My attitude was, High school dropouts do it so how hard can it be?

May I say that is an ugly attitude that has come back to bite me in the butt many many times?

I offered to cut Mr T’s hair, but said that he would have to sign a contract first. Our bonus son in law, Brian, a lawyer, agreed to write the contract for us.

Mr T declined.

Mr T is a chicken.

Honestly, what’s the worst that can happen with a haircut?

You get a bad haircut and your hair either has to be cut some more or it has to grow out?

IT’S NOT LIKE ANYONE IS SEEING US THESE DAYS ANYHOW.

That is, nobody but the people at the grocery store or at the food bank where we volunteer (socially distanced, with masks and gloves) once a week.

We are not among civilized people these days.

Well. We are not among any people these days.

It’s the 4th of July and we are in our house, bored. We should be at Summerfest and fireworks but this year, there is neither.

The only good thing about all of this quarantining is that in addition to not having to spend money on cutting my hair, I have also not wasted money on highlighting my hair. Or on painting my toenails. Or on makeup.

(That’s an item that keeps coming into the food bank, where Mr T and I have been processing inbound donations. Lots of unsold makeup coming back in for processing.

Also, and totally off topic: M&M Mars insists on having their candy returned to them rather than donating it to the food pantries. So any unsold M&M Mars products do not get processed for donation but for return to M&M instead. Which is just mean. IT’S MEAN.)

I have not wasted money on makeup. I have not wasted money on new clothes. I have not wasted money on deodorant.

Basically, I am a pioneer woman except with all the comforts of elastic and electricity and with none of the work.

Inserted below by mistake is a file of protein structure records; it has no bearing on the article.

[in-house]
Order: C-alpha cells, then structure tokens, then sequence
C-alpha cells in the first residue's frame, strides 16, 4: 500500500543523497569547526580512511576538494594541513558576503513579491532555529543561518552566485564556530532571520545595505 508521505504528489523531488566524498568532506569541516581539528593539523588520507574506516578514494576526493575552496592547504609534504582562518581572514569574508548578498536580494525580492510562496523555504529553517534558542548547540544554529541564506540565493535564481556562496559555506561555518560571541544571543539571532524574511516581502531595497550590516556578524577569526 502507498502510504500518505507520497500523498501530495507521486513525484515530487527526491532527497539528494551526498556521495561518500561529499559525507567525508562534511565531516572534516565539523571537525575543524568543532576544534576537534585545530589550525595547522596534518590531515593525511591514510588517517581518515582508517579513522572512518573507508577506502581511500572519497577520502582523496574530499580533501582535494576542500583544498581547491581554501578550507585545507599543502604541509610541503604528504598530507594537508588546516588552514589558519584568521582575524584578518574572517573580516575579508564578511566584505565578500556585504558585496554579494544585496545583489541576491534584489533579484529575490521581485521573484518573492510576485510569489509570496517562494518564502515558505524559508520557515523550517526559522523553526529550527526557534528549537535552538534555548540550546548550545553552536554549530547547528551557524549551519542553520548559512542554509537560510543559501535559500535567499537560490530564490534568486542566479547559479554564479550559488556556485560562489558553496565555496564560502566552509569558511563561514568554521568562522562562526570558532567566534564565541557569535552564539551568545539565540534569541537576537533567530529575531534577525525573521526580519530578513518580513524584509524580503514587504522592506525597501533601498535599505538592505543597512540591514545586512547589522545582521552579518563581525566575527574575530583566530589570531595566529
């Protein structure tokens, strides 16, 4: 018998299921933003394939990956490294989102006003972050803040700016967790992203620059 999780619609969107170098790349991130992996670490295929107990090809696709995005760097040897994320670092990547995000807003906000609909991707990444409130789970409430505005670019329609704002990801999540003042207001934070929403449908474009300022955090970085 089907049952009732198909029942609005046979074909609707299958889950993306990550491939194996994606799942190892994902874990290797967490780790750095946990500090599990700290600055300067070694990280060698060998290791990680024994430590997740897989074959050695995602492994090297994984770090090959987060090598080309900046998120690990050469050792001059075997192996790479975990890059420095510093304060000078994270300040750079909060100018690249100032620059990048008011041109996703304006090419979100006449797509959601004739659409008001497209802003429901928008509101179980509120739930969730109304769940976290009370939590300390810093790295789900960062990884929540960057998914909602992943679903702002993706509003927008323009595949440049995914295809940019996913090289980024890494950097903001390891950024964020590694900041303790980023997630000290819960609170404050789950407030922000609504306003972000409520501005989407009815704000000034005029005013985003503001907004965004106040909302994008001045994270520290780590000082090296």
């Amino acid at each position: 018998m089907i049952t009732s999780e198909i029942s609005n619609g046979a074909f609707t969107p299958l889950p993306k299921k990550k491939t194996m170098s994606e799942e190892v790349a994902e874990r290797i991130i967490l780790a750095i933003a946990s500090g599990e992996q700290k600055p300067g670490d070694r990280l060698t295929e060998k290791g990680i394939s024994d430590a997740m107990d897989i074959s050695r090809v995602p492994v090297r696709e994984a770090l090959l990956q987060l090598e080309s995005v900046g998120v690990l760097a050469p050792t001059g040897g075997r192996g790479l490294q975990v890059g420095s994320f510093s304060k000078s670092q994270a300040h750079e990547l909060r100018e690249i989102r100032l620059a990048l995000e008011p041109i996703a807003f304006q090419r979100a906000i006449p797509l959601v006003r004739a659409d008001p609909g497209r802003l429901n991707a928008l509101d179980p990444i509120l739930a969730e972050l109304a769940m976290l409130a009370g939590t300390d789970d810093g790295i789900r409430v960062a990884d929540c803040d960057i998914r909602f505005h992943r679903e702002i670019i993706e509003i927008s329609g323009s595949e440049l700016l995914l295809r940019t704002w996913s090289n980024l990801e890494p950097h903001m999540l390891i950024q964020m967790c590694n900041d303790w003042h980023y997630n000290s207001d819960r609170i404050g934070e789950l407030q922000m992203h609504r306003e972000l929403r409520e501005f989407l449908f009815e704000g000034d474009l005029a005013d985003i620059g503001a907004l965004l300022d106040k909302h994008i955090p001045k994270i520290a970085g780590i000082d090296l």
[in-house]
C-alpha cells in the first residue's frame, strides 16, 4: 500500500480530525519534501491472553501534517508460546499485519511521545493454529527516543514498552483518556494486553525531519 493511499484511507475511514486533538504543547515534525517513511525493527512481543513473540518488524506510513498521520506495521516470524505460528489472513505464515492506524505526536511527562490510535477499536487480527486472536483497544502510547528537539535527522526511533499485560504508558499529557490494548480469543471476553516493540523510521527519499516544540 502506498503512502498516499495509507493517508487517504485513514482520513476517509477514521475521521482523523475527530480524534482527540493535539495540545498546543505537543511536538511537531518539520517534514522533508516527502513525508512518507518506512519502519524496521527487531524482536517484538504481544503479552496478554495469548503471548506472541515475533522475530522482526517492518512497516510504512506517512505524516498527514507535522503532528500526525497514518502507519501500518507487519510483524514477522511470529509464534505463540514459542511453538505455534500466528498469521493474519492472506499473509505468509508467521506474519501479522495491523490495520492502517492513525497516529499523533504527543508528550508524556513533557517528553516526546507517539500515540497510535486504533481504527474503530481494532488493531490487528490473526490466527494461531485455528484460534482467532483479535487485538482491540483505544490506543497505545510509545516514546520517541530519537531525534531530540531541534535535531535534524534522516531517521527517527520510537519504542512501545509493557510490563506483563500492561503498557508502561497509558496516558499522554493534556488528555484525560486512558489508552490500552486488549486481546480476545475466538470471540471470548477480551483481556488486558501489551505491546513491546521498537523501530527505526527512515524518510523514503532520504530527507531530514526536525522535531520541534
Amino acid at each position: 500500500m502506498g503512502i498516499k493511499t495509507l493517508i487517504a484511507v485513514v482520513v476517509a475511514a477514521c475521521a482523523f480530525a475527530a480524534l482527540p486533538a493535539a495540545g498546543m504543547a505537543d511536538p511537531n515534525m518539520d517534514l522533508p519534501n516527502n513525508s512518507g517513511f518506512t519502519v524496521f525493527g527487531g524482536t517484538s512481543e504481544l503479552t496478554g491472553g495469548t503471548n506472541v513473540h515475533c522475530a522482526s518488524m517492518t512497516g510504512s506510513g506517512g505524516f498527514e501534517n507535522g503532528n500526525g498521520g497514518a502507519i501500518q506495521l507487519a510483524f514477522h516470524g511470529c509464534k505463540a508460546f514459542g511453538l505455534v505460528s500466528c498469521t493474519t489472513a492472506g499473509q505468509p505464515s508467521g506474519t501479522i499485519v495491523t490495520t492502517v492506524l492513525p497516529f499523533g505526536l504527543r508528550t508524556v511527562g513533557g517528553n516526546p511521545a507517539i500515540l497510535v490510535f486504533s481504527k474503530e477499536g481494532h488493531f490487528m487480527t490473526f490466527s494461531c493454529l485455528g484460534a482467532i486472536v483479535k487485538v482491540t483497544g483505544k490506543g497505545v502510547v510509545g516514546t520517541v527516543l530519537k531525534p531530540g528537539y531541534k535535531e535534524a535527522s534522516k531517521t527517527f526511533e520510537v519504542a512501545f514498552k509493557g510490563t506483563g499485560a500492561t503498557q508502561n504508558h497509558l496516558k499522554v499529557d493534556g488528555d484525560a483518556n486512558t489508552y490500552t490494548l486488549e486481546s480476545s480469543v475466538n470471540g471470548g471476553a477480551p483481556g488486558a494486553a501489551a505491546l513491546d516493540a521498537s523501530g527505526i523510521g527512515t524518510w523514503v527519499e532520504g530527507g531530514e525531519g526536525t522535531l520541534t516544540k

I am an unmake-uped, un-deodoranted (it does not get that hot here, OK? and it’s sure not like I do anything that requires physical exertion), gym clothes clad (for the elastic, not for actual exercise) very natural woman.

But as much joy as it brings me not to have to put any effort whatsoever into my appearance, having my hair hit my shoulders was really starting to bother me.

It’s annoying! I don’t like having long hair.

I could mostly solve the problem by just putting my hair in a ponytail, but then I realized it was actually taking me longer to wash my hair than usual.

Yes! It takes longer to wash long hair than it does to wash short hair!

Not that I have anything to do, being an unemployed person, but washing my hair is boring.

A few days after Leigh told me that she had cut her own hair, I was in the shower, getting more and more annoyed at how much extra time I was wasting washing those extra inches of hair.

I thought, “I am going to ask Leigh what brand of scissors she got. Then I’m going to walk to Walgreen’s and get a pair for myself and then I am going to cut my hair.”

Let me back up here and say that I have cut my own hair many many times.

Let me back up here and say not only have I cut my own hair many many times but also that IT HAS NEVER ENDED WELL.

Let me say here that apparently the only thing I learn from history is that I do not learn from history.

By the time I got out of the shower, my plan had changed from, “Go to Walgreen’s for the Good Scissors and then really think about how to cut hair properly” to, “Grab old scissors from the junk drawer and hack off chunks of wet hair in 2.5″ increments. Without using anything other than the main bathroom mirror. Or any other guide for length.”

Which is the plan I executed.

Which – well – is how I remembered that

  • my hair gets shorter as it dries
  • my hair gets a lot shorter as it dries
  • it’s really hard to cut the hair in the back
  • especially when you can’t see it
  • and if you are just doing it in clumps instead of carefully pinning hair up in sections the way professional stylists WHO TAKE SO LONG do
  • because I guess scissors slip on big chunks of hair?
  • and then you get really uneven sections
  • that you still can’t see
  • which means you can’t fix them yourself

But nobody sees me so – whatever. My too-short, uneven hair. What. Ever.